So, clearly, it had been some time since I had any type of dentist visit. And I wasn’t sure what to expect in Germany. I had already been through the initial shock of a doctor’s visit in Germany with its mandatory greetings and brazen nudity, so how painful could a dentist visit be?
I’ll go over what I experienced going to the dentist in Germany, how to find a dentist in Germany, how much dental care costs in Germany, and helpful German vocabulary for the dentist.
Not so long ago I had the chance to spend a year surrounded by a large group of twenty-somethings coming from all corners of the world, we were scattered all over Germany and every three months we had to meet up in different cities each time for week-long seminars. The only constant topic of these reunions was “love life.”
Boys were ecstatic, especially Latin ones, because German women found them very attractive and they would get very direct and intense advances quite often without having to do anything aside from standing there being all kinds of hot. Sure this was what they said, and I am neither swearing by it, nor denying it. But hanging out with the guys meant signing up for listening to a mix tape of them gushing about this and wondering if there was something in the water here that suddenly made them appealing to women.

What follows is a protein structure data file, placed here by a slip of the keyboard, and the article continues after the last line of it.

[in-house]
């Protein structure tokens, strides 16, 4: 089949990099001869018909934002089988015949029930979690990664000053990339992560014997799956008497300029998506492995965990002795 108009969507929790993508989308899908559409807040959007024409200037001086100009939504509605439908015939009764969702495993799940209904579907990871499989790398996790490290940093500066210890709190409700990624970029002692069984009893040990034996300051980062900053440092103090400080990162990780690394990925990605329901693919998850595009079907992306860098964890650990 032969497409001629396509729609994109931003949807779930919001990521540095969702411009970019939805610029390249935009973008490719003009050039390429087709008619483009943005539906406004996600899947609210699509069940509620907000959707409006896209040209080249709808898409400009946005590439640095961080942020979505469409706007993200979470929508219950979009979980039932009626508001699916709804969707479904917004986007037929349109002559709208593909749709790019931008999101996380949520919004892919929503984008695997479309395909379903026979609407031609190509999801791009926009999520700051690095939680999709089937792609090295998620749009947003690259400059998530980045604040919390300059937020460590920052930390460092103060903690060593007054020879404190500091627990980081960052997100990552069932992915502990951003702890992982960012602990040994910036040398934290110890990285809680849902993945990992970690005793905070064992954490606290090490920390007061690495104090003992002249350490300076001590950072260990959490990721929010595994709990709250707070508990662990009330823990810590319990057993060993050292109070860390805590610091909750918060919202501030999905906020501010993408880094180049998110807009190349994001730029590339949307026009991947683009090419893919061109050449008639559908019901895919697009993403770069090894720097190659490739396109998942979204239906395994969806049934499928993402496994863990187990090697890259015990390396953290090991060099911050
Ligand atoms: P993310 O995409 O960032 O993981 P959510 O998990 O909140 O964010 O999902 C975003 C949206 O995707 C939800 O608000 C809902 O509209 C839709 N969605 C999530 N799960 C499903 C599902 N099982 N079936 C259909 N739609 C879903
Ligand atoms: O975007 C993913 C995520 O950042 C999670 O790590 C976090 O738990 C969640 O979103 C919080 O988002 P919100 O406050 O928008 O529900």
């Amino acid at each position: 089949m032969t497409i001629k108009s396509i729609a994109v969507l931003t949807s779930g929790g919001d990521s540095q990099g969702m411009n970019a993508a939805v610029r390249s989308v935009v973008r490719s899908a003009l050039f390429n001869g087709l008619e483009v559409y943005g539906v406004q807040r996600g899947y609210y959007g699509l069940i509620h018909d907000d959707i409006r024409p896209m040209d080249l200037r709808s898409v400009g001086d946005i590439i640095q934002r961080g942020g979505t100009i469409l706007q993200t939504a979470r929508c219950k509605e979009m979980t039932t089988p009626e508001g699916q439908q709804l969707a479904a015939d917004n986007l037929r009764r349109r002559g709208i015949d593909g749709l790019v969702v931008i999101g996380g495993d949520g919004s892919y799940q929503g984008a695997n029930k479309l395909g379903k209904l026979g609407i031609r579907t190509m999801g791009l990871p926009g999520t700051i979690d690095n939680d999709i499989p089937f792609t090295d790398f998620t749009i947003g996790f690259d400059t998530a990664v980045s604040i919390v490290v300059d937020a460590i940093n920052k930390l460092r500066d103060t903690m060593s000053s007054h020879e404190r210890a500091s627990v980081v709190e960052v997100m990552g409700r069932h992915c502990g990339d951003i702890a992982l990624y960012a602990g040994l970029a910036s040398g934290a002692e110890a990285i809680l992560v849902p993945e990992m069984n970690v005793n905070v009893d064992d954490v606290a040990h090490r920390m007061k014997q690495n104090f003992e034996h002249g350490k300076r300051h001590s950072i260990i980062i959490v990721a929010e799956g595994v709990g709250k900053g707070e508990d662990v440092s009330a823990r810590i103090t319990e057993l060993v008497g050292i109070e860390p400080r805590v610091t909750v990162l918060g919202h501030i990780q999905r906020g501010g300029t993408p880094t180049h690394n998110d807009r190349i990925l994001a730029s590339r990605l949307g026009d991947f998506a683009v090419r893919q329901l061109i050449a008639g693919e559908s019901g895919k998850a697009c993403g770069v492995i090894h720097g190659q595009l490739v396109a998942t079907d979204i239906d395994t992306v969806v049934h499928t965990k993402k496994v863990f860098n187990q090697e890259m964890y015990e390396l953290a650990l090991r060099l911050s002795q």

Girls, on the other hand, were quite frustrated because no man would even flirt-smile at them from across the train wagon or eye them up and down while walking down the street, no overly-friendly cashiers or waiters, no swarm of men trying to get their attention at bars or clubs with buying them drinks, stopping by their table to introduce themselves or inviting them to dance. And the ones that had somehow miraculously gone out on a date with a German guy were even more puzzled. Continue reading →